He continued, “We have yet to find federal or state law that would mandate this type of policy. There are changes to the language of the anti-discrimination policy that has been mandated and implemented by the district. school, but we have not found the specific federal or state law that requires this type of process,” Wolking said.
One of his biggest concerns is the lack of guidance for educators and the school board regarding parental consent.
“This is a policy that impacts all grade levels. They have left the language very vague as to what will be required for parental consent and notification. We understand that the conversation may be different if you’re talking about a junior or senior in high school when it comes to how they want to be identified.As for kids in kindergarten, first or second grade, the policy left it open Best practices was the guiding principle in the policy document, and best practices according to policy experts is a very loose term that allows districts to do whatever they want,” Wolking said.
“Our policy identifies what is legally required, but also recommendations for what that looks like at the school level. We actually went so far as to look at other guidance documents in the state to see what what this means in terms of when we notify parents, how will we do this and how we discuss the risks and benefits We have tried to link some of these guidelines to the policy – being transparent about this is how we will support children and families,” said Adam Hartman, Superintendent of Canon City Schools.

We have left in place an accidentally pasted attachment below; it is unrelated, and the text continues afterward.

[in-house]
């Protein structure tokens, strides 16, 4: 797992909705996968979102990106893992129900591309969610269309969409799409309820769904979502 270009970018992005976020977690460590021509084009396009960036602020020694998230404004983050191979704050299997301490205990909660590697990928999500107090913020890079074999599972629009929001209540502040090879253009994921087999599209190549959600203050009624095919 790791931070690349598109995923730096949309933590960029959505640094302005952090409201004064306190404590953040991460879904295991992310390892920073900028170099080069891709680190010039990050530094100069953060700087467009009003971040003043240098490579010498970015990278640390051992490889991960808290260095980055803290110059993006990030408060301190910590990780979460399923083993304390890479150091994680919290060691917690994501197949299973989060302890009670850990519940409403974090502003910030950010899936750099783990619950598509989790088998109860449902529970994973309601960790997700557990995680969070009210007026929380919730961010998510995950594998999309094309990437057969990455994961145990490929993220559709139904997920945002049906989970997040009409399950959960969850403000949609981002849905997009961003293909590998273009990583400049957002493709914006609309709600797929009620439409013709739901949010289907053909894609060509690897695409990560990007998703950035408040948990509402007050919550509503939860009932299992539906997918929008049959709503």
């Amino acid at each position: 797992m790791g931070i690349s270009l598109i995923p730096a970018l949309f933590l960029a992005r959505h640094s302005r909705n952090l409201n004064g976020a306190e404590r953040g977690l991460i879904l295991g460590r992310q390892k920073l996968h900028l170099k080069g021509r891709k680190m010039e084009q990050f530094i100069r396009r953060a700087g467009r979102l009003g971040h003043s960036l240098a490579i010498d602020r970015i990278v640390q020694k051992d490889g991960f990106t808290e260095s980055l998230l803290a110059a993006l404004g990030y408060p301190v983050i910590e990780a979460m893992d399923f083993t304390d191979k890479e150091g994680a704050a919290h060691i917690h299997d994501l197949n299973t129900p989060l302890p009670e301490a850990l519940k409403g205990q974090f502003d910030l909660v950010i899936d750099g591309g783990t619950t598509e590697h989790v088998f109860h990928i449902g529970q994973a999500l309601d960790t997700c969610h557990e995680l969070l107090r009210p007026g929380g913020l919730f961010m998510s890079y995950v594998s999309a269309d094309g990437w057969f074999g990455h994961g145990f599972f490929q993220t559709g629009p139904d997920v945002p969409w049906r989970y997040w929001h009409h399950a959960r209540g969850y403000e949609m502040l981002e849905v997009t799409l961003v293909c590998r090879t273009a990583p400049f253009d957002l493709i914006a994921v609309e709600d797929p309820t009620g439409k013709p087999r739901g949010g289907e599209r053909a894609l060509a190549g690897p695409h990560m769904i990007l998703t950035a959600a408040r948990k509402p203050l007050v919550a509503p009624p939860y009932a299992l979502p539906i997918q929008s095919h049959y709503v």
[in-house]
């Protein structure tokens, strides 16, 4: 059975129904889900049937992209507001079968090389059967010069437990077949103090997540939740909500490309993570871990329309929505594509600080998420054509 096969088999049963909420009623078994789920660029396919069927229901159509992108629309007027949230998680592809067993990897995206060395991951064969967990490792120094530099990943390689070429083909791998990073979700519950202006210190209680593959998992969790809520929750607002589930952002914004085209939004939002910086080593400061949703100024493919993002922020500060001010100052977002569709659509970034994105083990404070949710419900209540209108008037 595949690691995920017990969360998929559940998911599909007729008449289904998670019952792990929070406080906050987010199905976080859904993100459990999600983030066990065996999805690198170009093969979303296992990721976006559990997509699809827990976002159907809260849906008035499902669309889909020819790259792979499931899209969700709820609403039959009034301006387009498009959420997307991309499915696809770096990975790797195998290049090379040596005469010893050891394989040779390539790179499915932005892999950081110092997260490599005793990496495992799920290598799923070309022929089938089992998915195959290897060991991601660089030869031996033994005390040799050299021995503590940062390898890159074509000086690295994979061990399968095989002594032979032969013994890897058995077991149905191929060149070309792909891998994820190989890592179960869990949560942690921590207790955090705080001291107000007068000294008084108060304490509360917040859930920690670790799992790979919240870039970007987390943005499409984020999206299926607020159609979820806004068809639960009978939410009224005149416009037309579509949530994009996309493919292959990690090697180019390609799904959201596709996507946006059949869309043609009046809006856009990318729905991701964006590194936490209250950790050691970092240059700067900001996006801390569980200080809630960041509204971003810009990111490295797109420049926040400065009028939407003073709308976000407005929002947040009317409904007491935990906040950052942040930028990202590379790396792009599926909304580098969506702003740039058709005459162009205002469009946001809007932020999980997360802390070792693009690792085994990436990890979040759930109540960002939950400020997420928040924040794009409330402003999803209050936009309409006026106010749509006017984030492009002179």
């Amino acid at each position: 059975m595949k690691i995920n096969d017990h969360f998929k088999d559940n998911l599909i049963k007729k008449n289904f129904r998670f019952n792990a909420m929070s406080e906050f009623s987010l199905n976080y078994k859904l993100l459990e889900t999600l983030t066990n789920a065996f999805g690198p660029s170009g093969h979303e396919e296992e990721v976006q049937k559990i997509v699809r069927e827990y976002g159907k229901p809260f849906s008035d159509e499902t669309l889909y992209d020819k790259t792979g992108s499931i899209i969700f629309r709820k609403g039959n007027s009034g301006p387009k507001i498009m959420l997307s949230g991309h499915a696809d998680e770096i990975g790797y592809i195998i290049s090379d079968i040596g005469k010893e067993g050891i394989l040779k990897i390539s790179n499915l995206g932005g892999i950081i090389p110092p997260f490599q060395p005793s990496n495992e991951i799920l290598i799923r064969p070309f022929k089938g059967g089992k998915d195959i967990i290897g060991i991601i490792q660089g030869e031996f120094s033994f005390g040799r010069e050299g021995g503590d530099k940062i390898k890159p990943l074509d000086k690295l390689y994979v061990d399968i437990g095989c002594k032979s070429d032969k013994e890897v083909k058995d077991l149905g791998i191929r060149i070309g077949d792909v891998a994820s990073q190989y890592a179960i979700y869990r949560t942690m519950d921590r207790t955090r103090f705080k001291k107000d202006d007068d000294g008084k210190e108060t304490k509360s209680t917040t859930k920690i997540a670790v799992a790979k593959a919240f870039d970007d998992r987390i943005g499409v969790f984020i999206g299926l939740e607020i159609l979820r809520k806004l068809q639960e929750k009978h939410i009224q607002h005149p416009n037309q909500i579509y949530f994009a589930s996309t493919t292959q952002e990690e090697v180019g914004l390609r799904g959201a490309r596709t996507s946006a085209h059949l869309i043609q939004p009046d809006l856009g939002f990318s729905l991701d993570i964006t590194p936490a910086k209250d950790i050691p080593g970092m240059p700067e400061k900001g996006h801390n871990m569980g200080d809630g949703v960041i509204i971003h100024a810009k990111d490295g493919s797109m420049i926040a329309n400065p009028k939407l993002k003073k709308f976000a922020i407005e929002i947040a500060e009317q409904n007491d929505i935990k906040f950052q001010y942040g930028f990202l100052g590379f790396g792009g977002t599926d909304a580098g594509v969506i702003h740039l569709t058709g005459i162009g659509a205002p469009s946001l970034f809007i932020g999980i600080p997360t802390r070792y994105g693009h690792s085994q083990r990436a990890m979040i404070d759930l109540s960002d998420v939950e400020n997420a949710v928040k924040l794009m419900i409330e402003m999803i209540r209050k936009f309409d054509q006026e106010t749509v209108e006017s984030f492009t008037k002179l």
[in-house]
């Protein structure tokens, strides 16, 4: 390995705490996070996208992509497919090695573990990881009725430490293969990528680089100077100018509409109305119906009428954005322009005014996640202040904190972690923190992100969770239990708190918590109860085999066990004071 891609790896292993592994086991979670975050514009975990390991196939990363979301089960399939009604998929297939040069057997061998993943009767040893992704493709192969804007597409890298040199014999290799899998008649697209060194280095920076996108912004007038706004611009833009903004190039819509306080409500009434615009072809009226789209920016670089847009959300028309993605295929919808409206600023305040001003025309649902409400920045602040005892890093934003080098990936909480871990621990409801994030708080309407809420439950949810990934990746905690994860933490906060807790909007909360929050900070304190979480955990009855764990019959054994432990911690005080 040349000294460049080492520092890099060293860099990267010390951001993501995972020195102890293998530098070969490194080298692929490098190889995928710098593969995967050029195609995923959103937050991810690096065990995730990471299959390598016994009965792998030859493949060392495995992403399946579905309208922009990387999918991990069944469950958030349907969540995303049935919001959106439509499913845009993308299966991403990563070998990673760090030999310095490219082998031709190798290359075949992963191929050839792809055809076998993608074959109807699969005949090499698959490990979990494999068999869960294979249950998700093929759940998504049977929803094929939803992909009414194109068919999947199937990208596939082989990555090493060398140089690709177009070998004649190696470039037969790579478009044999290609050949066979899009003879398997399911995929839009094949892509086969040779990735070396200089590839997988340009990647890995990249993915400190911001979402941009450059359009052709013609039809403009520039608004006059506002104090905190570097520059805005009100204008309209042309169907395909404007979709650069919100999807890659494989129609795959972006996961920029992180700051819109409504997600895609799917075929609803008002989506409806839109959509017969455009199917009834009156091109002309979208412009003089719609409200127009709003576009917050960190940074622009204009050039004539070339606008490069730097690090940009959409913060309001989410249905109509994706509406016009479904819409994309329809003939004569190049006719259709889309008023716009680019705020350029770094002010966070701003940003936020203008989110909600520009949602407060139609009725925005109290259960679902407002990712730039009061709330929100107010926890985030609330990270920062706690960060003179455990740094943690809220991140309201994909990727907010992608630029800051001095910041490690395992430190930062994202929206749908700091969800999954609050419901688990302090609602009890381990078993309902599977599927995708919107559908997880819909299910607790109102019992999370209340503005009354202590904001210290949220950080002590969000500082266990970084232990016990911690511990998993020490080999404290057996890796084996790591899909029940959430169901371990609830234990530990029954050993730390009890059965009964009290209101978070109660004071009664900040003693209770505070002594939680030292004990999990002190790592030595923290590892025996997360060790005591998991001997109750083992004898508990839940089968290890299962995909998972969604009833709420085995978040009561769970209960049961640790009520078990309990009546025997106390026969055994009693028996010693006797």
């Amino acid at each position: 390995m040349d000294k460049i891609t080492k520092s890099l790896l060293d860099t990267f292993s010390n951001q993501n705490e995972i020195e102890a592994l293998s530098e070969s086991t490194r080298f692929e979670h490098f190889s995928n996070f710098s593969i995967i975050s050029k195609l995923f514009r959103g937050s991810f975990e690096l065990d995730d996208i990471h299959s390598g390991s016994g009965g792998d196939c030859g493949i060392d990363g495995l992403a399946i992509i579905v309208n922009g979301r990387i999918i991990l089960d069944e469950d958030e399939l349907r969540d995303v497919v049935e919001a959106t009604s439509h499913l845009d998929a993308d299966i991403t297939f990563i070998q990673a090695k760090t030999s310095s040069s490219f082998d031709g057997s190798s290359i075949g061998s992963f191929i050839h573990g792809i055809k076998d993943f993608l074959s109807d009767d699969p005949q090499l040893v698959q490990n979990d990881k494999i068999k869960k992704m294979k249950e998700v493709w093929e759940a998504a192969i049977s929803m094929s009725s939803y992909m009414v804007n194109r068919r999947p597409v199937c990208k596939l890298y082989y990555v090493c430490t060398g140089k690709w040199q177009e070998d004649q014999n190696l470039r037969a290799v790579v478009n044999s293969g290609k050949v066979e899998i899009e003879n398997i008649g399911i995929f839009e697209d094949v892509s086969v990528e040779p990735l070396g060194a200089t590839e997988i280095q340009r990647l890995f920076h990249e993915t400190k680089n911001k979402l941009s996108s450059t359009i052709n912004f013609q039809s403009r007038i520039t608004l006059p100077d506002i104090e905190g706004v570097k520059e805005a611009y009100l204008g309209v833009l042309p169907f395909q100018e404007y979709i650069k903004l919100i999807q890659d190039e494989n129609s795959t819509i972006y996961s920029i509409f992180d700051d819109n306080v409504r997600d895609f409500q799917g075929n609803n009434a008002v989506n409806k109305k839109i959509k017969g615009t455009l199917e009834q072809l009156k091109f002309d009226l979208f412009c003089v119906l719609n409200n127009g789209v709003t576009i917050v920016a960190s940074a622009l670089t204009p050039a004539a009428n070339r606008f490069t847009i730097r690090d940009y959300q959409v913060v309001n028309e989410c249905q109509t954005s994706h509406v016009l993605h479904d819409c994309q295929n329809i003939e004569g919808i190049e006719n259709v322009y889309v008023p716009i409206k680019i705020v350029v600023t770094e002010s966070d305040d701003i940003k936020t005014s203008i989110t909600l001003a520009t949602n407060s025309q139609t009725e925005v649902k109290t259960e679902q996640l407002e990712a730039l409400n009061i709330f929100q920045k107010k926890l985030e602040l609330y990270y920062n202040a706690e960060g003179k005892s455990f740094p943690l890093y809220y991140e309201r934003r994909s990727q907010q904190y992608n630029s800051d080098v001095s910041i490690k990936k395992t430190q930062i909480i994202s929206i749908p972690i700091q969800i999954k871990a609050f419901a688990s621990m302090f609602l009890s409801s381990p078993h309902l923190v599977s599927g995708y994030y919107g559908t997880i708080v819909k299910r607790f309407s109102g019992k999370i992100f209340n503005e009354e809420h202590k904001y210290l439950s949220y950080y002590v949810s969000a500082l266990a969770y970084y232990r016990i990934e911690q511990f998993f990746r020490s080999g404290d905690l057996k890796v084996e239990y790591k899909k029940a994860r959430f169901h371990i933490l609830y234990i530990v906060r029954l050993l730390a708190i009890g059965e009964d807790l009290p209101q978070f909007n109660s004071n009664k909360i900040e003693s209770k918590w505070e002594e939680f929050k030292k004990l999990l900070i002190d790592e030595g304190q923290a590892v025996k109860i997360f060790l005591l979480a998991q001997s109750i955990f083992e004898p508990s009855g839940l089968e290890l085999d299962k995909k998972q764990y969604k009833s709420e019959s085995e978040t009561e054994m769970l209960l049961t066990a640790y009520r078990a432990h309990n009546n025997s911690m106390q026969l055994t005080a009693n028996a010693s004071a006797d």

He continues, “It’s a community issue. It’s a community issue for our city, it’s a community issue for our state, and it’s a community issue for our nation. It’s a discussion that takes place right now, and I think it’s important when people engage in this work to try not to be judgmental about saying it’s good or bad or bad or whatever and to say that a lot of people have strong feelings about what is good for children and how we come together, understand the law and how can we move it forward to support children locally in our community,” Hartman said.
The district encourages families to attend the next school board meeting on August 8 at 5:30 p.m. in the central administration building (101 N. 14th St.). They plan to extend the public comment time to two hours to welcome those interested in sharing their thoughts, concerns or questions. Those unable to attend can contact the superintendent or board members through the Canon City Schools website.